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  • During the 32nd meeting of the Forum of Gas Exporting Countries (FEGC) in Qatar, officials confirmed the two nations had finalized their contract.

    During the 32nd meeting of the Forum of Gas Exporting Countries (FEGC) in Qatar, officials confirmed the two nations had finalized their contract. | Photo: Reuters

Published 14 October 2018

"Venezuela and our brothers of the Republic of Trinidad and Tobago have achieved important advances," said Venezuelan Minister Douglas Sosa.

The terms of the bilateral oil agreement between Trinidad and Tobago and Venezuela have been confirmed and signed, Venezuelan Deputy Minister of Gas, Douglas Sosa said Saturday.

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During the 32nd meeting of the Forum of Gas Exporting Countries (FGEC) in Qatar, Sosa informed the international delegation that the two nations have finalized their contract which will significantly ease the Latin American country’s financial and economic struggles.

The Deputy Minister of Gas said, "The Bolivarian Republic of Venezuela and the brothers of the Republic of Trinidad and Tobago have achieved important advances in the integration of both nations through future natural gas import exchange from Venezuela’s Dragon field to Trinidad and Tobago.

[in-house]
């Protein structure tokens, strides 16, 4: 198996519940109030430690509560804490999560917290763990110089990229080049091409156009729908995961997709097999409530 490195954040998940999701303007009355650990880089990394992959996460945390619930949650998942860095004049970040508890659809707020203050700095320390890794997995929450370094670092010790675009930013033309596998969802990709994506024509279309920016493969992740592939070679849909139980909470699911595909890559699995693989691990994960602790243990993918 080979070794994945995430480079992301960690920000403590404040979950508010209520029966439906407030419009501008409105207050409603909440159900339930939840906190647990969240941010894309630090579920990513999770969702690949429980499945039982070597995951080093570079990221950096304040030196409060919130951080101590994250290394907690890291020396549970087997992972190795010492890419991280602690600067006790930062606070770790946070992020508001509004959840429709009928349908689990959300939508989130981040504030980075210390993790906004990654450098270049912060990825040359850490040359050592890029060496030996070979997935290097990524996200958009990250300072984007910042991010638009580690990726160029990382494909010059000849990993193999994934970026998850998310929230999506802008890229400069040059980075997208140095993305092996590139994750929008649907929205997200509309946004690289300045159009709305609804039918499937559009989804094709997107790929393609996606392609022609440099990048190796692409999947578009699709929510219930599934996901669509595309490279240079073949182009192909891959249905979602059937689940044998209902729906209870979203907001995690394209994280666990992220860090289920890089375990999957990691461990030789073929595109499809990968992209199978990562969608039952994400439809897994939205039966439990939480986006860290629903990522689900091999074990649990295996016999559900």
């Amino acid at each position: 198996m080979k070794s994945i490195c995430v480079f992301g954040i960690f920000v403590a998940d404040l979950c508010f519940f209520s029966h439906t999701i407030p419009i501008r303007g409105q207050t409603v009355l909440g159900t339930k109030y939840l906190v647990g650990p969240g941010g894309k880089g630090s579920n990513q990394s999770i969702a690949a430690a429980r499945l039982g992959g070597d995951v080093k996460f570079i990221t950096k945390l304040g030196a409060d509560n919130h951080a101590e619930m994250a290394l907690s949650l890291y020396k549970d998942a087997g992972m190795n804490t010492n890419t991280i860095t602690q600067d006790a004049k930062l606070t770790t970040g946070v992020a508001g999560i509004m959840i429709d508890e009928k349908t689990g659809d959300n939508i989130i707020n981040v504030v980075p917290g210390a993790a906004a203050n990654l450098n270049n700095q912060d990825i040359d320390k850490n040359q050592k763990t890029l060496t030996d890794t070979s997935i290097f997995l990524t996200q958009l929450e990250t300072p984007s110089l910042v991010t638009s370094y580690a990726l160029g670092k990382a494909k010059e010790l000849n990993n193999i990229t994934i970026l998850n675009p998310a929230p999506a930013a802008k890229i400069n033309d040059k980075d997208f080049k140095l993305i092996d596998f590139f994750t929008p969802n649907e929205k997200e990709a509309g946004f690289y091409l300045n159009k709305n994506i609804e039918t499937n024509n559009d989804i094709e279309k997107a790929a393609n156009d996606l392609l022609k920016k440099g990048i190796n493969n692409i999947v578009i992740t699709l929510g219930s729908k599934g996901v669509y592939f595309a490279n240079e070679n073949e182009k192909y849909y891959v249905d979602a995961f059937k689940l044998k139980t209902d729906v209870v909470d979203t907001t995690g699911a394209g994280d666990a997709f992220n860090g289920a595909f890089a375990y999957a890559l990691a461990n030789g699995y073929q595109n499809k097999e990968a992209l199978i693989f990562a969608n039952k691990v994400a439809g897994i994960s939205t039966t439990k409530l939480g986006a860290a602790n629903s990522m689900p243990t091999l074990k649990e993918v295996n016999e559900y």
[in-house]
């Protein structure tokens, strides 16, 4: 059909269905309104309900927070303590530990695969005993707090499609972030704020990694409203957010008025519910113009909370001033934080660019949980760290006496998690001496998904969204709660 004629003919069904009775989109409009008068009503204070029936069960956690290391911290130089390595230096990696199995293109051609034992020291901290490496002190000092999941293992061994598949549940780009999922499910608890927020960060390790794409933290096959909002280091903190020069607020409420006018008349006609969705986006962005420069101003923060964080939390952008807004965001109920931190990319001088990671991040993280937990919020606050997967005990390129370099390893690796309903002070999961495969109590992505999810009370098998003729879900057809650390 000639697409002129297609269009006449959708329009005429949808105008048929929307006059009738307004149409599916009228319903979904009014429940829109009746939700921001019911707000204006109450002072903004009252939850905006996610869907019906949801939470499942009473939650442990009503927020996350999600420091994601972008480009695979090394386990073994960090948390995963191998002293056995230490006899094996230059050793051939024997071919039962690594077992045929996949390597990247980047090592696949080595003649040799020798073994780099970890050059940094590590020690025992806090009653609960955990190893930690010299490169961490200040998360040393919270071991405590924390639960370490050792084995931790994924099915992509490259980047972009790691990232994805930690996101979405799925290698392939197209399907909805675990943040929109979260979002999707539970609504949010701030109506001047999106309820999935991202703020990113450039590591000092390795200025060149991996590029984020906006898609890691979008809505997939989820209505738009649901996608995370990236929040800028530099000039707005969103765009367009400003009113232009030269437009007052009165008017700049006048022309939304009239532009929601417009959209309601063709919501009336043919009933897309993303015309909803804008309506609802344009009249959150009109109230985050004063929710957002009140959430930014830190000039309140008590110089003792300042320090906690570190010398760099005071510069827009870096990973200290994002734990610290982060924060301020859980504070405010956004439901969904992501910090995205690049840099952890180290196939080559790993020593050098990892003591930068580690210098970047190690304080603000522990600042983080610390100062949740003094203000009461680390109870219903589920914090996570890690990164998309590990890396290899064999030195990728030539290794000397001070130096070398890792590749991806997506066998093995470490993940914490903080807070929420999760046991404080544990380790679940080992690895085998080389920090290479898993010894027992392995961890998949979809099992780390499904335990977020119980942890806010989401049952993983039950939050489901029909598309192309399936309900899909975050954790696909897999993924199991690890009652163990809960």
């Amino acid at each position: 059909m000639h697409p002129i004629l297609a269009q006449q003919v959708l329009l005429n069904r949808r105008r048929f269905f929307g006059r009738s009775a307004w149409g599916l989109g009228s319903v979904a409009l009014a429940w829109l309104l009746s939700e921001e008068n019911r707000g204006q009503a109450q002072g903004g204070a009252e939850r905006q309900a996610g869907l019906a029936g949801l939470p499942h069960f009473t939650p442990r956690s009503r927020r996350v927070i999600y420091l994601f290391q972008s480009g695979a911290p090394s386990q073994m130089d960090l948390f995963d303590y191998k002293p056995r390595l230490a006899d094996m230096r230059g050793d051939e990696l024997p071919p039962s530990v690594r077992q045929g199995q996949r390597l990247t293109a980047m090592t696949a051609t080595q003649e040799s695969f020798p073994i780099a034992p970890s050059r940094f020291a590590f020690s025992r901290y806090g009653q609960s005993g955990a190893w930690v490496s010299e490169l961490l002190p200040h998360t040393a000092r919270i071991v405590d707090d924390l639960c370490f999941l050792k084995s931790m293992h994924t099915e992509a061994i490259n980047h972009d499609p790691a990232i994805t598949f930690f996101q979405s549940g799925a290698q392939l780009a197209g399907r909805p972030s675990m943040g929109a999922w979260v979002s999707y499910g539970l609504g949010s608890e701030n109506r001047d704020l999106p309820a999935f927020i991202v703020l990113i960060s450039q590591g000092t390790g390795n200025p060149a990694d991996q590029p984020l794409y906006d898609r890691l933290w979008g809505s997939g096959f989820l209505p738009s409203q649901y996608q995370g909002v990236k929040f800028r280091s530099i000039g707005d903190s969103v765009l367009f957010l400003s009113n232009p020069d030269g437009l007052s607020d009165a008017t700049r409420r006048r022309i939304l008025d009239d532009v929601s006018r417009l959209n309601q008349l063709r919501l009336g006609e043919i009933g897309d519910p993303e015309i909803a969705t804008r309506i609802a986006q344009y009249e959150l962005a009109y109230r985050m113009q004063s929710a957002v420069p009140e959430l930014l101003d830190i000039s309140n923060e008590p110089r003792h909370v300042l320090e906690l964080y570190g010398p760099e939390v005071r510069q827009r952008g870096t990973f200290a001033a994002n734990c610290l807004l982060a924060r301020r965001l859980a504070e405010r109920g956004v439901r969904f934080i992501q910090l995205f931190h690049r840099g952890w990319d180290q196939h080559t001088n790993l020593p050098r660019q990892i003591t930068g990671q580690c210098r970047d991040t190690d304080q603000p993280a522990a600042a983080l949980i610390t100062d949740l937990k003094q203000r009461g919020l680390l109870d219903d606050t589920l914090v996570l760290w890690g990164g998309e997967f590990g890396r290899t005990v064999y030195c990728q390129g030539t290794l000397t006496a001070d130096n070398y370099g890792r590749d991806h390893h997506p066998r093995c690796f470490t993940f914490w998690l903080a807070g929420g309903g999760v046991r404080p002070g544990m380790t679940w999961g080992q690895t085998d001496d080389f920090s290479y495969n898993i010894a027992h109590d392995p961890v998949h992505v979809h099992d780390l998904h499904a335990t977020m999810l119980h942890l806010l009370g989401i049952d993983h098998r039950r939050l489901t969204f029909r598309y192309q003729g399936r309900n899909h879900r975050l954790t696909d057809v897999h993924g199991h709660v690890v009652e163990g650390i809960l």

"This new economic policy investigates new investments for the development of our natural gas reserves with attractive conditions," Sosa said.

The FGEC meeting was attended by representatives from the executive board of Algeria, Bolivia, Equatorial Guinea, Iran, Libya, Nigeria, Qatar, Russia, Trinidad and Tobago, and Venezuela as well as observers from Azerbaijan, Kazakhstan, and Norway.

Trinidadian representative Selwyn Lashley led the discussion which explored topics such as the 2019 agenda and budget, the upcoming ministerial meeting in Trinidad and Tobago, the fifth GECF Summit in Equatorial Guinea, a progress report on the construction of the Gas FGEC Research Institute in Algeria, and finally, an overview of global gas demand for the next 20 years.

The International Energy Agency (IEA) reported last week that petrochemical productions are likely to trigger the growth of the global oil demand over the next 20 years.

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